Say that again and I will run your head through those holographic screens.
There are two major things that bug me about the cutscenes in this game: firstly, the anime-style portraits have been replaced by 3D models because God knows I wanted to look at those ugly things for most of the game. Secondly, in regards to English voice acting being turned on, some cutscenes are voiced and some aren't. By the way, I'm not talking about the side cutscenes; some cutscenes that are part of the main story and are crucial to the plot are sometimes not voiced. What the hell? I know the entirety of the budget was allocated to the overly flashy opening but, seriously, why aren't some of the story-central cutscenes voiced? There are some cutscenes that you could omit entirely without detriment to the plot that are voiced, including one in particular that really really disturbs me.
The story is where the game falls apart. Firstly, the dialogue is so embarrassing that the only thing stopping me from changing the voices to Japanese is that the villains have such good voicing that I cannot bear to miss. Secondly, the plot is utterly stupid. Just one example: the party arrives at Leanbox at the behest of its Oracle, Chika Hakozaki (the Oracles have Japanese names in Gamindustri because that makes perfect sense), but, when they finally meet her, she is acting funny and she refers to the faces of the party as "ugly mugs". If your brain is actually a brain rather than a rubber ducky, you'd be able to conclude that Chika is an impostor and is actually Linda, the recurring miniboss that you've met around five times preceding that moment. Sadly, the entire party, including IF, and Cave never actually figure it out despite IF being the smart one. You might excuse this by saying the game is silly and just playing around but it isn't. It plays everything perfectly straight. The story of this game is serious. Even though the plot is about as intelligent as a toenail.
Before you ask, yes: that dialogue is said with a completely serious tone.
I've said before that I'm fine with following railroaded plots but, as is the case with everything else, there are limits. One thing that never fails to burn my toast is when the characters perform idiocy that I or anyone else with an IQ of over 5 would avoid. Case in point: four of our protagonists confront Linda in Lowee. Linda then takes a child hostage in order to escape. Somehow, this child was within arms length of Linda and didn't move away from Nisa's shouting, the building hostile atmosphere or the incredibly shady-looking and obviously evil Linda. Alternatively, if the dialogue is of any indication ("Hey, you! Precocious little kid!"), Linda just ran to the child possibly a few metres away and took her hostage while the heroines did absolutely nothing to stop her. Couldn't they have just grabbed her coat and go "Where do you think you're going?"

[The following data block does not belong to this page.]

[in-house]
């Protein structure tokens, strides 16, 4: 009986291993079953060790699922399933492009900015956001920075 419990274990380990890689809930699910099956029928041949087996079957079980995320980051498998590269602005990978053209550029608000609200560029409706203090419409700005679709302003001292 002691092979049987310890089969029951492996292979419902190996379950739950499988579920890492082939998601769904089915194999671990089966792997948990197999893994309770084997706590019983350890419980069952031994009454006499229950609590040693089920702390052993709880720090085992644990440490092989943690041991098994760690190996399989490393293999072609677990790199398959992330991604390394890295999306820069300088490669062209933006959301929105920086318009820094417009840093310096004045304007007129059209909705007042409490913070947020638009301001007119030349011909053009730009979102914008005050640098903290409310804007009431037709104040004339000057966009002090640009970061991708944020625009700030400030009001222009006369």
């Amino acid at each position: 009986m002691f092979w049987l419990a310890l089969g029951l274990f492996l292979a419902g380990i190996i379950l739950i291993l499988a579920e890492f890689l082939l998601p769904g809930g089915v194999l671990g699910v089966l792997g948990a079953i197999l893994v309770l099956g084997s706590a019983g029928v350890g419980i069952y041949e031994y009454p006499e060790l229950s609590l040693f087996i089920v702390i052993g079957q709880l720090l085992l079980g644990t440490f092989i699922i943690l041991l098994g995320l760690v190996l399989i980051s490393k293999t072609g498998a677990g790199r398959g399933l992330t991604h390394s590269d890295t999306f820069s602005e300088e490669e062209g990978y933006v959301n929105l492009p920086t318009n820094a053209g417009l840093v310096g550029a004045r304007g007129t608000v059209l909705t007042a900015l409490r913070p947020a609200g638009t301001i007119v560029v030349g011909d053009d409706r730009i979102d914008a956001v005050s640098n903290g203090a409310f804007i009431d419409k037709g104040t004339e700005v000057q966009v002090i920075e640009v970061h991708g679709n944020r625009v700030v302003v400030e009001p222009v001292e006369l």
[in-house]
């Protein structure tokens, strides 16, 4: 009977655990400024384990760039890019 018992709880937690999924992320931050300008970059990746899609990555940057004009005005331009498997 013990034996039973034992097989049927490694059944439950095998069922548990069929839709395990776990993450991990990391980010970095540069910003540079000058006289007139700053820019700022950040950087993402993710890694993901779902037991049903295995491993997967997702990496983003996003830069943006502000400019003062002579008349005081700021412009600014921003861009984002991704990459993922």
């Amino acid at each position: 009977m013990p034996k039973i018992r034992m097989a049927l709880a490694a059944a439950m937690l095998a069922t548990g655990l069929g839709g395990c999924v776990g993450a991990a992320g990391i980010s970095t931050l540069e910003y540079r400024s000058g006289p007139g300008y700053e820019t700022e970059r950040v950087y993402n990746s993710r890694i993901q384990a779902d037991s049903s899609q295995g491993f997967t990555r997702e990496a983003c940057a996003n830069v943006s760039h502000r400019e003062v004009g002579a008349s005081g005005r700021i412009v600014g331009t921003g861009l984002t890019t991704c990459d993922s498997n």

I believe this problem ties into the use of visual novel cutscenes. The thing is, we're told everything but we never see it, meaning the story can tell us whatever is happening and we don't really have a choice but to believe it. Another example: the first boss fight with Linda takes place at the end of a dungeon with only one path leading into it. Despite being beaten up badly, she still somehow manages to escape as Nepgear, who still seems to be in good condition, makes no effort to stop her. Now, I'm well open to the idea of visual novel cutscenes being done well. The problem is that this game doesn't do them well and I'm lacking some visual information like where exactly I am and what some characters look like. The mascot characters, all of which are named "<colour> Disc", appear in one piece of artwork as little pixie things or spirits (it's hard to tell) yet Linda keeps breaking them. Are they discs, spirits or fairies? I can't tell. Speaking of which, you know how the last game's cutscenes had almost all NPCs with just a silhouette? Yeah, they don't get that luxury this time around. They get nothing. Including the discs.
What the hell do you look like?